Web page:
As I mentioned above, Keitaro has been kicked out of his house for failing twice and still attempting to get into Tokyo University. I imagine having such a layabout son would be a sense of shame for any culture, but I was somewhat surprised by this development. On the one hand, given how stereotypically small many Japanese houses seem to be, I could see the parents wanting to kick him out. On the other hand, I would have thought such a family-oriented culture would allow him to stay. Or maybe it’s just Akamatsu coming up with a reason for him to have to live at the Hinata Hotel.
Based mostly on having watched/read a lot of anime/manga that takes place in high school and college, it appears that the Japanese really take their hobbies seriously. We have clubs in our high schools in America, but nothing like the organization displayed around the clubs in Japanese media. Keitaro’s hobby is scrapbooking – specifically taking photobooth photos. This seems to be in line with other media I’ve seen/read as a pretty popular thing among high school kids in Japan – orders of magnitude moreso than in America where I’ve probably seen two photobooths in my entire life. Akamatsu uses this as another way of marking Keitaro a loser by having him take photos of himself. That would pretty much make him a loser in America, as well.
The Hinata Hotel has a hot springs and Keitaro mentions early on its in a hot springs town. Many manga and anime that involve sexual tension usually involve a trip to the bath house. I remember reading about these in a book I bought when I was planning a trip to Japan (that sadly never happened). I think it’s interesting in that we had these in Western culture during the Roman times. I recently read a book that suggested the setup was pretty similar to what we see in most Japanese media – there’s a pre-bath where you get most of the dirt off your body and the soak is really almost more of the way we treat hot tubs/jacuzzis in the West. The main difference is that the Japanese baths are used in the nude. Of course, just like a steam room in the West, you’re supposed to cover up your genitals when you’re walking around, but everyone’s pretty much chilling naked in this giant jacuzzi. (Or hot springs) Since the story takes place in what was once a hotel, the implication is that the people there would be strangers. I wonder (and some of my readers have been to Japan, although I don’t think they went to a bath house) what the etiquette is on conversation. The Hinata girls are chatting it up and other things (we’ll get to in a bit), but they’re all friends. I know (both from common sense and the book I read) that etiquette dictates not staring at each other’s naughty bits if you’re in a coed bath, but other than that, I’m not sure.
We now arrive at what I think is perhaps one of the biggest puzzles for me with Love Hina where I’m left wondering if this is a cultural learning opportunity or whether this only exists for the purposes of story and comedy. Why do all these girls live at Hinata Hotel? Here is the list of girls:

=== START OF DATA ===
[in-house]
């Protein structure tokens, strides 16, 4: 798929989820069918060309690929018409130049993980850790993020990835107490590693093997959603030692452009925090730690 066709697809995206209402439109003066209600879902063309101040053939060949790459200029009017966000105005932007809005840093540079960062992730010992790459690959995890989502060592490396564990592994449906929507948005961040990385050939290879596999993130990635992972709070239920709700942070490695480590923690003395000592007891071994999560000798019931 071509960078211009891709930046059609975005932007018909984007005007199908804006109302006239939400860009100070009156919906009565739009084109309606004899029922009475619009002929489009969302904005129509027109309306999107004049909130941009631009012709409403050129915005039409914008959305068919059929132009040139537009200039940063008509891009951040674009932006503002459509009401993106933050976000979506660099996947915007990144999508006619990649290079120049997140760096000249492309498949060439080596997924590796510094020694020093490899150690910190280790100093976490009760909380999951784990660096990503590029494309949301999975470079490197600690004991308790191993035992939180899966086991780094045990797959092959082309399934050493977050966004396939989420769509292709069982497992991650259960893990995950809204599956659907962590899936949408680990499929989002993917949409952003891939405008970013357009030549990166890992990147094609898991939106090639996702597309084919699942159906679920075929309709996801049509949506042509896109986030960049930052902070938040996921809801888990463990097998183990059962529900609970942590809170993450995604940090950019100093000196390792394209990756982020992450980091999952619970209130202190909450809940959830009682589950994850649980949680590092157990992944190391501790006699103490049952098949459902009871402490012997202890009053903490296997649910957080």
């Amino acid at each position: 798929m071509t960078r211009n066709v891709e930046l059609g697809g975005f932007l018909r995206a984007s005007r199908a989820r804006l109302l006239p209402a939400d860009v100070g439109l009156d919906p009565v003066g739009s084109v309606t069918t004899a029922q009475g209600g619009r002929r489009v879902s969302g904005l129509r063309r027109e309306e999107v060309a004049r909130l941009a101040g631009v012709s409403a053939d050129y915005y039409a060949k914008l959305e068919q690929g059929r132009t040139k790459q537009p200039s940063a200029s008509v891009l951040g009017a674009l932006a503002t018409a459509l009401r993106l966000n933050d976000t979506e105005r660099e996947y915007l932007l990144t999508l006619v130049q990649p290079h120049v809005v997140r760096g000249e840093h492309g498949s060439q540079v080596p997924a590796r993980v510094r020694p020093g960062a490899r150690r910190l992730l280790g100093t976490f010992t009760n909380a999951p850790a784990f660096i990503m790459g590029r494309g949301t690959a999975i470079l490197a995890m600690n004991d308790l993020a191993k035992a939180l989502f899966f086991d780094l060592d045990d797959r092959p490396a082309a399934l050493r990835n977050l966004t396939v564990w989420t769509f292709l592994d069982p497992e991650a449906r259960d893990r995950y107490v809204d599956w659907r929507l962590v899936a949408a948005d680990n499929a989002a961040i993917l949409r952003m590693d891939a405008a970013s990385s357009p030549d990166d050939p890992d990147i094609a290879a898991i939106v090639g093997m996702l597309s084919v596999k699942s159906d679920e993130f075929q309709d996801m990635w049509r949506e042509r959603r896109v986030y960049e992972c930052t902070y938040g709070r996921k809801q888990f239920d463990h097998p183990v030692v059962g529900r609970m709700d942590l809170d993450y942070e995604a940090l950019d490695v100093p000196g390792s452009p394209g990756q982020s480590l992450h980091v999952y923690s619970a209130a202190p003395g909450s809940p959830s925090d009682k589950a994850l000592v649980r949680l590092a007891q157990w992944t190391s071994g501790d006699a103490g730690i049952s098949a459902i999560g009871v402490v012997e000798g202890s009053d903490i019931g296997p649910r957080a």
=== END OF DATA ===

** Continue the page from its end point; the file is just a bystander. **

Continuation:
- Naru Narusegawa (17 years old) – High School Senior
- Mitsune “Kitsune” Konno (19 yo) – Freelance Writer
- Kaolla Su (13 yo) – Eighth Grade
- Shinobu Maehara (13 yo) – Seventh Grade
- Motoko Aoyama (15 yo) – High School Sophomore
Under what circumstances would all these girls be living together in the same place? The only person who clearly would have to stay at such a boarding house would be Kaolla Su because she’s a foreign exchange student. Everyone else should be with their parents. It’s mentioned that Shinobu has trouble at home (I think it’s divorce in the anime) and that Motoko’s parents live in the hills or some kind of training monastery. But would parents really allow all these underage kids to be living away in a former hotel? In real life Mitsune might be bringing boyfriends back to her room. And, Keitaro, as I mentioned before, just walks in and goes to the hot springs bath where he proceeds to see Naru naked. Again, it’s a comedy, but things could have turned pretty dark in real life. I would imagine that Kaolla would really be living with a family and/or Motoko would be in a boarding school. So, as I said in the first sentence, is this something that could really happen? Or is it just for the laughs? (Part of the problem of using a comedy as a cultural learning tool, perhaps)
Plausibility of the living situation aside, I think it’s very interesting that Akamatsu has Kaolla Su around as a character. Kaolla is from not-India (it’s a huge source of jokes that pretty much everything about her in both the anime and manga seems to point to the fact that she’s Indian, but officially no one in-universe knows where she’s from) and that’s special because Japan is a pretty closed place to foreigners. I’ve read about it in books like Tokyo Vice and my brothers have experienced it live. People in Japan are polite, but extremely unwelcoming of non-Japanese becoming permanent residents. Then again, as you’ll see in later books, Akamatsu has a pretty forward-thinking group as the cast expands a bit more later. Perhaps he’s using it for the dual purpose of the humor in the other (which Kaolla provides tons of) and of trying to show other Japanese that perhaps they should be a bit more tolerant of others.